I’m not currently leading musically, except, for instance, in the group we hosted in our home for worship last month. But I am a constant observer (as well as participant!), and I’d like to observe this, while I’m expressing thoughts: In a cappella churches that use “contemporary” music, it seems that there must be a concerted effort to teach harmony. (And Ken Young’s arrangements should definitely not be the standard. He’s got a great heart, but he doesn’t know how to arrange.) The level of musical literacy is clearly decreasing. Not that music is the end; it’s only one means of worshipping. But in a fellowship that emphasizes singing so much, churches that don’t offer printed or projected music will soon not hear harmony from the pews. They either need to make harmony available, or give up and use instruments. Melody-only music will not hold people’s interest very long, no matter how “hip” the songs are.
Another pitfall is what I’ll call the “agitated style” of worship leading. Typically, this problem exists in a cappella churches that have suffered in the past from funereal tempos that pervaded all songs and styles. You know the type: “O Happy Day” and “Christ the Lord Is Ris’n Today” were sung at the same tempo as “Abide with Me” and “When My Love To Christ Grows Weak” — all at about 60 beats per minute. These churches live in comatose states for years, and then some fresh blood comes in to try to save the day. Now many songs are not only too fast, but beats are skipped at the end of each phrase in an effort to breathe some life into things. No one can catch a breath, and there is little feeling of congregational unity. What results is often an annoying lack of rhythm — all in the name of enthusiasm and excitement that are well intended but out of balance.
It’s ironic that if this generation’s music is anything, it’s rhythmically oriented, but when contemporary songs are imported into an a cappella setting, the rhythm suffers so that no one can feel the beat anymore. Part of the problem is the longer notes that are, in the original versions, supported by non-vocal musical material. In a non-instrumental setting, it feels like forever to hold a whole note tied to a half note in the next measure. Add to this the apparent shyness of some modern worship leaders about using their hands to help keep the beat and keep the congregation together — I know, it feels “old-school” to beat time — but the problem is made worse when beats are skipped and no one can predict when the leader is going to sing the next note because there are no visual cues, either.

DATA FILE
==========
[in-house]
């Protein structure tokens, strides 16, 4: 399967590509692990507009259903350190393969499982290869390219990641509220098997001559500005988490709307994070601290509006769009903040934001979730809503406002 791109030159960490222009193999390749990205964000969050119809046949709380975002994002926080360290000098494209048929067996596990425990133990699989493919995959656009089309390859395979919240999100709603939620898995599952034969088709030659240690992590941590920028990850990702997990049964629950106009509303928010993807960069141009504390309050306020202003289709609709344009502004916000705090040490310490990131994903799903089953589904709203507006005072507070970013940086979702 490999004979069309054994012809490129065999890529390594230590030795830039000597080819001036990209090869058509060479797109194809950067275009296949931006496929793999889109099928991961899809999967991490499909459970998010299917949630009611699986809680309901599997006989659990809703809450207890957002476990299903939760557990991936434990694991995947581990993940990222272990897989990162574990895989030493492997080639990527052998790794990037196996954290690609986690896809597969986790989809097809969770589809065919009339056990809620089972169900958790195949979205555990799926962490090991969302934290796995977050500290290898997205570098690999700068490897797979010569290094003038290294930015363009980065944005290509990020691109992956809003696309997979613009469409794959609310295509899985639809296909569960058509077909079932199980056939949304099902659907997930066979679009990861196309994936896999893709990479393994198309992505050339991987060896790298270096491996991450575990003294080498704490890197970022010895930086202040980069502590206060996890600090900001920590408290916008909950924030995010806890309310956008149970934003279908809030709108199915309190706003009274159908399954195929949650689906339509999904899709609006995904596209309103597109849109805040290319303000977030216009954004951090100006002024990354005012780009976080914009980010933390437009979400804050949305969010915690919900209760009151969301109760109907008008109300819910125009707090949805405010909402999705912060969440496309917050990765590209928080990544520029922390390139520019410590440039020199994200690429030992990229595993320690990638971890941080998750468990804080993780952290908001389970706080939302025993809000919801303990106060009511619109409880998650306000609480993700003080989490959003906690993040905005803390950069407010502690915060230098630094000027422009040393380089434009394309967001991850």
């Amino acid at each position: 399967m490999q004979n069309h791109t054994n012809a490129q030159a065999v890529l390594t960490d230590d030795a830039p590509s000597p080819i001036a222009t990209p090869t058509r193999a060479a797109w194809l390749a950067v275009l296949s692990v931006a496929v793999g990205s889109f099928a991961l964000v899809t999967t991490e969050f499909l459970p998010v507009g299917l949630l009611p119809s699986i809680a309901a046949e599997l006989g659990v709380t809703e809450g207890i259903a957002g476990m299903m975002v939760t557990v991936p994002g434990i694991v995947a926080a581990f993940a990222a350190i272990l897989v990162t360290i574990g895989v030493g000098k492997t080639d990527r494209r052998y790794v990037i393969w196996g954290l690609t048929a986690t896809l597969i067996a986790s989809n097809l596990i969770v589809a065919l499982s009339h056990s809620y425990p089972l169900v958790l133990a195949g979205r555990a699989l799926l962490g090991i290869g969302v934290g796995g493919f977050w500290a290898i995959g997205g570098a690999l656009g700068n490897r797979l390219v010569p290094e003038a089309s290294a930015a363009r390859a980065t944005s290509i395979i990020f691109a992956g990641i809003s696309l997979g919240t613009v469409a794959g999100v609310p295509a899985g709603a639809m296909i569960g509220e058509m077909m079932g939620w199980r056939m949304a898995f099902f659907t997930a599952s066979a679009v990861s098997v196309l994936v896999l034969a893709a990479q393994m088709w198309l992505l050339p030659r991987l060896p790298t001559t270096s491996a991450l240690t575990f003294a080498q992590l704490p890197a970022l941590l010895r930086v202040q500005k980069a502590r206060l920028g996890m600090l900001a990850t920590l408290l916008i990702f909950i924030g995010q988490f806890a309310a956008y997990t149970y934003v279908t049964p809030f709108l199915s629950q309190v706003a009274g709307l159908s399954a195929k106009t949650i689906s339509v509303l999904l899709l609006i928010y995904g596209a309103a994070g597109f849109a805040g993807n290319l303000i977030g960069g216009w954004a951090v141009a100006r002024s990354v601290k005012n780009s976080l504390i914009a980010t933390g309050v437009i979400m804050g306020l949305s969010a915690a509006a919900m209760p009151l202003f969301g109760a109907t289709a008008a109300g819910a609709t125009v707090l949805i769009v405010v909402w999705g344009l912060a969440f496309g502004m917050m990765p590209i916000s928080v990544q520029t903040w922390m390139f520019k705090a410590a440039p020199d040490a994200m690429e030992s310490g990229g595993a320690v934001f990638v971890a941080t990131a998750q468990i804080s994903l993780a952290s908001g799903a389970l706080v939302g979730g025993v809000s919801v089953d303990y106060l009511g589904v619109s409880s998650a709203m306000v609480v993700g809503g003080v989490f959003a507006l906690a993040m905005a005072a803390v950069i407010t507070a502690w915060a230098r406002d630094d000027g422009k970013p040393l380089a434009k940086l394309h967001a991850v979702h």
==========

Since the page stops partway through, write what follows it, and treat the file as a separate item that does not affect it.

I feel very strong about quality and depth in lyrics. For 10 years or more I have been a proponent of newer songs, but I have tried to be careful about injecting a repertoire with a syringe full of all-new songs gathered simply because of their newness. Yes, I agree: God wants new songs! Newness is good. But not all songs that are written are worthwhile just because they’re new. Neither does association with a performing artist, a movement, or a denomination guarantee quality. I particularly get tired of Vineyard songs. After one or two, they all sound the same. It would help if they weren’t all in the keys of D and G—keys particularly friendly to the average or below-average guitar player. 🙂
What do we need more of? I think you’re on the right track just by asking the question. We need to give thought to such facets as the uniqueness of the thoughts in the given song. We need more worshipful communion songs, for instance, but the thoughts need to add something to what we already have. I surveyed 5 or 6 CofC hymnals 10 years ago and tabulated the topical themes of songs (e.g., <Songs of Faith and Praise> might have had 26% songs addressed worshipfully to the Father, while <Songs of the Church> only had 4% of the same category), but I doubt those results would be of interest to you now.